The Throat Doctor
by Dr. François P.
Respiratory dysfunction in vocalists and
Minor respiratory dysfunction tolerable to
the general population may be disabling to the performing artist.
Respiratory dysfunction undermines the performer's "support" and
leads to excessive muscular tension in the throat, face, jaw, tongue
and neck. As a result, wind and brass players may complain of lip
and throat pain, inability to sustain long notes and general
performance fatigue. Singers may sense a loss in the upper vocal
range. Various conditions weaken respiratory support, including
improper technique, lack of exercise and poor aerobic conditioning.
Proper training in breathing technique and abdominal support
provides higher tidal volumes of respired air and lower air
retention in the lungs during performance.
Pulmonary dysfunction, particularly
undiagnosed asthma, produces the same effect as if the performer had
not taken in enough air. Classic asthma symptoms (shortness of
breath, wheezing, coughing, chest tightness) may be induced by
allergies or by exercise and may be exacerbated by sinusitis or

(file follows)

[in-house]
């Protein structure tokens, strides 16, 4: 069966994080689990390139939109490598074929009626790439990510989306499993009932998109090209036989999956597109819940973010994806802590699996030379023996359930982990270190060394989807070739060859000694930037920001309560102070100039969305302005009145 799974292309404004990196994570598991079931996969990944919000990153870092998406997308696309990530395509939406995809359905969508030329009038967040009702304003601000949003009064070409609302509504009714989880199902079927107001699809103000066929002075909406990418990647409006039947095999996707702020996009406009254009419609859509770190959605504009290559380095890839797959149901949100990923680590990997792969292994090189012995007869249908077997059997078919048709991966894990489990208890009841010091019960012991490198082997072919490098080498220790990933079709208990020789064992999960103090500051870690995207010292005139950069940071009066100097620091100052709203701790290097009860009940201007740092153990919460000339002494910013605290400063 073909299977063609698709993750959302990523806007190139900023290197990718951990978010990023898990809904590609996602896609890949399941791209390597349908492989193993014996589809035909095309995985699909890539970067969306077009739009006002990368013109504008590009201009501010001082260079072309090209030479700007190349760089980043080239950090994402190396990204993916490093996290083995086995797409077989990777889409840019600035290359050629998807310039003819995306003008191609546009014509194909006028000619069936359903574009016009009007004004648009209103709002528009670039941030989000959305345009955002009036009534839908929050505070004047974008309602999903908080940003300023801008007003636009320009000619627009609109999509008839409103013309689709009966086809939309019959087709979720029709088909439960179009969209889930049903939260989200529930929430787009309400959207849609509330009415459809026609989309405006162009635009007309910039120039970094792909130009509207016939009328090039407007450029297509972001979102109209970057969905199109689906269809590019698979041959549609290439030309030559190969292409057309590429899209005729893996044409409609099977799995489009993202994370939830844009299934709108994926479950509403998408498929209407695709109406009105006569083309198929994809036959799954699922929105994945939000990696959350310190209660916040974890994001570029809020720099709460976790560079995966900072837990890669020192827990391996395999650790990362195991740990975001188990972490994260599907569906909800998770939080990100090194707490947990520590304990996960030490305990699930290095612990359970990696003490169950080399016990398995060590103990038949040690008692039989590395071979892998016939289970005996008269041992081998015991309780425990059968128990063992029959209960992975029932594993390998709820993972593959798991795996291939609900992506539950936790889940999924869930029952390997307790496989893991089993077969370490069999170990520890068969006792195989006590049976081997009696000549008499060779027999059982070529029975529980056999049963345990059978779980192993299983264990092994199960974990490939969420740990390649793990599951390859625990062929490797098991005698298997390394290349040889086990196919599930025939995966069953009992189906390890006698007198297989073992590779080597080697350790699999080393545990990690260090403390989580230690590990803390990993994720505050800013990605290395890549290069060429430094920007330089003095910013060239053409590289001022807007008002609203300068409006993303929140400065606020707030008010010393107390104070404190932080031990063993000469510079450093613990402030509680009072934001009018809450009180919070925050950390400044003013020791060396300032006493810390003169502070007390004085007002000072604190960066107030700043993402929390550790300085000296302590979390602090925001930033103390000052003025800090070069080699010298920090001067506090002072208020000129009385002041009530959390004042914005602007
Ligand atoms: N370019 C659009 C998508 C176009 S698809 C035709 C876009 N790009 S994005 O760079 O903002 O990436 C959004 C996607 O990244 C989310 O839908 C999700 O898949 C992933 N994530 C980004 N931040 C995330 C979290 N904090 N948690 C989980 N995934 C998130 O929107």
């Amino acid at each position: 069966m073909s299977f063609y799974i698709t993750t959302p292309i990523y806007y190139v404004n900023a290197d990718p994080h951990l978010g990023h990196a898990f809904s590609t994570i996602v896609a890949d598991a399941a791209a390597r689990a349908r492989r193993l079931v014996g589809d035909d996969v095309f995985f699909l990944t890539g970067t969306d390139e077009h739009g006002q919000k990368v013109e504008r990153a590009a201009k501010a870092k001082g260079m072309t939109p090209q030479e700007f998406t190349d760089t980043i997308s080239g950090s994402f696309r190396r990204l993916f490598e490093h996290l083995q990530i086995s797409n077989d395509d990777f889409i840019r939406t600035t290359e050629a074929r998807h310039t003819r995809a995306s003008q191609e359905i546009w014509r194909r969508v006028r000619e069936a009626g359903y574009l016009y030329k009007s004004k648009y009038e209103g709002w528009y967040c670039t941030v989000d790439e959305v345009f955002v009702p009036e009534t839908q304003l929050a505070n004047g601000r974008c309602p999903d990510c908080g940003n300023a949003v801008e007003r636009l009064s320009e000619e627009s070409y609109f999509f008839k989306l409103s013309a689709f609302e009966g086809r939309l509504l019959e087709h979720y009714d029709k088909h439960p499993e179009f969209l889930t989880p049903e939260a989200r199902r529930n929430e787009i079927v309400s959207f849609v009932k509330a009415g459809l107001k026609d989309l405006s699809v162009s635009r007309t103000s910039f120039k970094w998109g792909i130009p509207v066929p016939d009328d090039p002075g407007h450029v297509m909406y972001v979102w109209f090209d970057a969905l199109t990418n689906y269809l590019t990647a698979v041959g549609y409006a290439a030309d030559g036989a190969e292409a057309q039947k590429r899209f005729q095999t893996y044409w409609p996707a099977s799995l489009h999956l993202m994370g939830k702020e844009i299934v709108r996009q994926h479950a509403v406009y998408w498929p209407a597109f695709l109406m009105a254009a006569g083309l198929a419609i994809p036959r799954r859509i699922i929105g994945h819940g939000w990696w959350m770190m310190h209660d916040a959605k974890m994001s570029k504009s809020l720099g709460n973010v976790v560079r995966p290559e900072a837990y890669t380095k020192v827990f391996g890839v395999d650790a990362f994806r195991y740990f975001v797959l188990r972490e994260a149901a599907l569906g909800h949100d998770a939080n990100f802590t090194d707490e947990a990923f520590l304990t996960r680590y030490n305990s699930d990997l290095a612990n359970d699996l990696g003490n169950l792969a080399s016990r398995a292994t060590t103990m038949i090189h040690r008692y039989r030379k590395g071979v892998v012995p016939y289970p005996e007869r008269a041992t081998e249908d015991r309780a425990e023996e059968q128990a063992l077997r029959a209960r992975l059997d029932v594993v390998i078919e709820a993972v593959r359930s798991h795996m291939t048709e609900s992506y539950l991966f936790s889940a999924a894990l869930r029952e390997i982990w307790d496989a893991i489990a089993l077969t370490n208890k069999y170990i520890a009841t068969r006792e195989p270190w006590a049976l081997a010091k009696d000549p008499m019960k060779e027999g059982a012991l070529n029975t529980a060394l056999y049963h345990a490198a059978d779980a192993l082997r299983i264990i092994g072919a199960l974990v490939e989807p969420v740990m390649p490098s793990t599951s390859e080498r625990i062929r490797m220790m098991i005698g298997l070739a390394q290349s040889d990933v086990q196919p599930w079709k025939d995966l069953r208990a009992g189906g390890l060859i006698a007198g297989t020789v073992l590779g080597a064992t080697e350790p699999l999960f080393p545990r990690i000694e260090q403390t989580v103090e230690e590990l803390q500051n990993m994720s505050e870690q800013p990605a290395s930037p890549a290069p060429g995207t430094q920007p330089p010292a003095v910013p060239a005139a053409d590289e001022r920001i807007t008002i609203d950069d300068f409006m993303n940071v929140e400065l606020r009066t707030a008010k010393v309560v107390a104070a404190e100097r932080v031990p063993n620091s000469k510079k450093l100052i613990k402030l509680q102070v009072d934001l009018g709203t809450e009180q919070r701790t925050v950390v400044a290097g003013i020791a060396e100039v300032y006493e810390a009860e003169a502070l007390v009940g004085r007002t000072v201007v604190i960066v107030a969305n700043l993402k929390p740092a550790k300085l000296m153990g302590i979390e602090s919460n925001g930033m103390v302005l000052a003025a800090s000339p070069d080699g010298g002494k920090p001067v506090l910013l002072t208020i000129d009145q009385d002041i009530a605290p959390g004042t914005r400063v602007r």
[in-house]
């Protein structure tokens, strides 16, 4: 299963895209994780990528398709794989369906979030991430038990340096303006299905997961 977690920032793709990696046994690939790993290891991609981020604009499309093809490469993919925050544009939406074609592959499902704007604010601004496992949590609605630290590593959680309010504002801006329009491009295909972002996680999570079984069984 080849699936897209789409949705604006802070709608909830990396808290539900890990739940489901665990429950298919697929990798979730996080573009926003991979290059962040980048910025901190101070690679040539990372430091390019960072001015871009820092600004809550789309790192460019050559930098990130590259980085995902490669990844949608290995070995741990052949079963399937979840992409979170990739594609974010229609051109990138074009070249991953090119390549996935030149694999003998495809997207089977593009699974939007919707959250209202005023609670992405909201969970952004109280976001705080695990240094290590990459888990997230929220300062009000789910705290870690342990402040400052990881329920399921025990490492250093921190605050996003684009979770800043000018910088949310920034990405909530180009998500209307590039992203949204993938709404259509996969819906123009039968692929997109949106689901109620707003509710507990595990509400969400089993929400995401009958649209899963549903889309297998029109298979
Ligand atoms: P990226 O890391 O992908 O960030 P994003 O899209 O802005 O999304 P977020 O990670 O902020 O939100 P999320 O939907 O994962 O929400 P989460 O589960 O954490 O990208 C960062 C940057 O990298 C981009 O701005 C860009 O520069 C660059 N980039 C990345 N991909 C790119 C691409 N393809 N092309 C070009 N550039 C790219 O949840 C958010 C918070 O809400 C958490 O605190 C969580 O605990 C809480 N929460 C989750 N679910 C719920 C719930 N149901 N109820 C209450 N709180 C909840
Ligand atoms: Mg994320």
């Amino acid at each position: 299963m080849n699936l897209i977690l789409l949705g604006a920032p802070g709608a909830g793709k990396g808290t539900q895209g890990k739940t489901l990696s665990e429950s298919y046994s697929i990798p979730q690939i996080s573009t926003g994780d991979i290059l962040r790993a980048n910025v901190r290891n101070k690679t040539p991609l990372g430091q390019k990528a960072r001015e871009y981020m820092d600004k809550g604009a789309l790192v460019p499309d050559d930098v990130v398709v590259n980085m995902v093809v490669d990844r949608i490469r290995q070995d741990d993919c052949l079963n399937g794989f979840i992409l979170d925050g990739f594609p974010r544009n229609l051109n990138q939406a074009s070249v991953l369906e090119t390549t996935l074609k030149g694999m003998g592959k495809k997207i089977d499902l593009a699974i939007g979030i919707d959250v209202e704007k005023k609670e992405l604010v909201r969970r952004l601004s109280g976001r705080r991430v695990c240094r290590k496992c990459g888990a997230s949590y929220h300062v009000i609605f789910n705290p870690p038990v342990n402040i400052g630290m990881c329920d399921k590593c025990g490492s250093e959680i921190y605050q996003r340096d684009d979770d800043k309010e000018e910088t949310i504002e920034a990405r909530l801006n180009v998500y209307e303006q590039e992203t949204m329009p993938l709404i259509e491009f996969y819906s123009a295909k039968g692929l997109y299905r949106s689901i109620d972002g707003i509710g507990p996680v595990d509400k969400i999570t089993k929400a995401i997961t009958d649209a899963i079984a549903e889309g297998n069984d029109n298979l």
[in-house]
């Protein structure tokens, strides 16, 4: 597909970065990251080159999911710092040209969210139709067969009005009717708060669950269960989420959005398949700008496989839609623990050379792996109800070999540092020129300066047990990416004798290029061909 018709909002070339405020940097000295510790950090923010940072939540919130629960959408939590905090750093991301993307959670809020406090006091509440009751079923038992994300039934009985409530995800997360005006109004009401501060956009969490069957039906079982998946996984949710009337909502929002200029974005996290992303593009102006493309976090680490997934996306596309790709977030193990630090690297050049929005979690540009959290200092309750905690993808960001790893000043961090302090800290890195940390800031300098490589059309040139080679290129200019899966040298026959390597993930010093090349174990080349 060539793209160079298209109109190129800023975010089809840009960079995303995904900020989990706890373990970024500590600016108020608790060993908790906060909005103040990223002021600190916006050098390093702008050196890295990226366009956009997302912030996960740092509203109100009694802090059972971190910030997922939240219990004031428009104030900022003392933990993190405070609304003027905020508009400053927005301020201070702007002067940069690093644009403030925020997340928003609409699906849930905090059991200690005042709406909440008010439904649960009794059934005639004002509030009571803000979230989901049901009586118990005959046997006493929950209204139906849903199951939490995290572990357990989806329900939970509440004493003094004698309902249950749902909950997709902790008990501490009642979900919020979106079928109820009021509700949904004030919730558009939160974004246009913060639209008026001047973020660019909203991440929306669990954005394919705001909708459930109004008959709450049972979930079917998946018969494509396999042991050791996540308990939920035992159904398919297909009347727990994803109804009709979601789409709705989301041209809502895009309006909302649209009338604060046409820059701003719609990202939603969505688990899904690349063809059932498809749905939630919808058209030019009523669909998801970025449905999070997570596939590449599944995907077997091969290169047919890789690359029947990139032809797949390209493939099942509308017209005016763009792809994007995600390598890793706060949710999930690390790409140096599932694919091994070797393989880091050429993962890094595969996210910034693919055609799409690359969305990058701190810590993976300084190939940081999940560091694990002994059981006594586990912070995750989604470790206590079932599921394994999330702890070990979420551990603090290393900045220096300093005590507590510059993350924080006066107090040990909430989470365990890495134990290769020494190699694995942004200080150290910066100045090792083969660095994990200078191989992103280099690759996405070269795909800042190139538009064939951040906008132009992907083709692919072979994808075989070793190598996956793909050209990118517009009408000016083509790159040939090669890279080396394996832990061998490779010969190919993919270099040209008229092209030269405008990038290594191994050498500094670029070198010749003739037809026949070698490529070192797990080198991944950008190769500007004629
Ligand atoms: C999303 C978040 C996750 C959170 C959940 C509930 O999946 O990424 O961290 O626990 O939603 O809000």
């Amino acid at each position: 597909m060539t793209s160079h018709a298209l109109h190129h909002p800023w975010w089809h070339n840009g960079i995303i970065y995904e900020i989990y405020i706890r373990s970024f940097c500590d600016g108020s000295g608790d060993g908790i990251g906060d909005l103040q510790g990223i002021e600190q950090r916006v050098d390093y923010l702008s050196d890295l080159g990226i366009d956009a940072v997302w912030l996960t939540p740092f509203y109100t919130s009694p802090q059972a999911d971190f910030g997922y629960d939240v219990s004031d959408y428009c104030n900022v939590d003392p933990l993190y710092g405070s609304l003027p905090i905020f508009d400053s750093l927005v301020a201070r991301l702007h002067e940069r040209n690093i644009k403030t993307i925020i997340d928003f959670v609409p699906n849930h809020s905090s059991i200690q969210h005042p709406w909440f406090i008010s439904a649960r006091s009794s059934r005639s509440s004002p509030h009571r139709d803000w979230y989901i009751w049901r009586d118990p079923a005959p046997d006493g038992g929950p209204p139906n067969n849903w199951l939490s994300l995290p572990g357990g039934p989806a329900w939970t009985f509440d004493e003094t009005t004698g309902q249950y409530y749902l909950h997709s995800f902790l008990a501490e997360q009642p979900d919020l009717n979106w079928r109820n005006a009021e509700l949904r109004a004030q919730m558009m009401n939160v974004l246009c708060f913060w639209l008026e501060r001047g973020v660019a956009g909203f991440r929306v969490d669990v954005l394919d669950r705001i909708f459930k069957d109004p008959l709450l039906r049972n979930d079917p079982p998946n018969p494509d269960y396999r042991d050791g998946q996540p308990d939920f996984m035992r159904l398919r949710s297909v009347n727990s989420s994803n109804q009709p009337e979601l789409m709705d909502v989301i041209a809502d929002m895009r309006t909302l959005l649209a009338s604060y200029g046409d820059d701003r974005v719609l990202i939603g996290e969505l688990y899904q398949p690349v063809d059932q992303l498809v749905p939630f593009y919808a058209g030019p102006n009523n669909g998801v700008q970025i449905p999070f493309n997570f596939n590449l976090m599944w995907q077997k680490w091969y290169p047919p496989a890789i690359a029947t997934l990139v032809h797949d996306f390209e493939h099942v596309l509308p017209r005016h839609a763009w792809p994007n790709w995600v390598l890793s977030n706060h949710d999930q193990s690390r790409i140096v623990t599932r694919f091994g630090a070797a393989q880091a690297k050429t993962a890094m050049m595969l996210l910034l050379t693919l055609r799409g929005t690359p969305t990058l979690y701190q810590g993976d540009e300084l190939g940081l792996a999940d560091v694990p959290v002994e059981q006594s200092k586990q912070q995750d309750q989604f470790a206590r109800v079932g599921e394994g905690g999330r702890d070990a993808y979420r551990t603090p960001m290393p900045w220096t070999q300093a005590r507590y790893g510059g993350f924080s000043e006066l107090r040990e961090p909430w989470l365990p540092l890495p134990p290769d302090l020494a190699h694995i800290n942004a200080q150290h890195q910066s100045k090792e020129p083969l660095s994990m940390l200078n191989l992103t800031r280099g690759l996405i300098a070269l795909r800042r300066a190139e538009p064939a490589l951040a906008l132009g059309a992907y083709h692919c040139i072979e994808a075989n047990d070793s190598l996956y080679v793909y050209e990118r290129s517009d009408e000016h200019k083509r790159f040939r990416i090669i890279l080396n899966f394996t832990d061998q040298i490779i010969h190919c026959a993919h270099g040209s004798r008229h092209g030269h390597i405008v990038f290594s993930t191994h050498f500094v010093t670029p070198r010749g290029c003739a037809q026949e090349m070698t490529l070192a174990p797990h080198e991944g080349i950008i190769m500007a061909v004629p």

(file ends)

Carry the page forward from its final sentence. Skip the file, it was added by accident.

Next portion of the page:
bronchitis. Even musical performance is a form of exercise which may
induce asthma. In a typical case, breathlessness occurs after 20 to
40 minutes of performance. Attempts to compensate for the decreased
breath support by increasing the technical demands on the larynx can
result in vocal cord nodules and polyps.
Susceptibility to asthma may be diagnosed by
specialized pulmonary function tests. Treatment with inhaled
anti-inflammatory or broncho-dilating drugs should be individualized
to meet seasonal, environmental and performance requirements. Since
even one exposure to one allergen may worsen asthma for several
days, compliance with treatment is essential. Treatment of any
concomitant nasal allergies may help prevent asthma. Even mild
degrees of pulmonary dysfunction should be treated to optimize
respiratory function during performance.
François P. Chagnon is the Director of the
Voice Lab at the Montreal General Hospital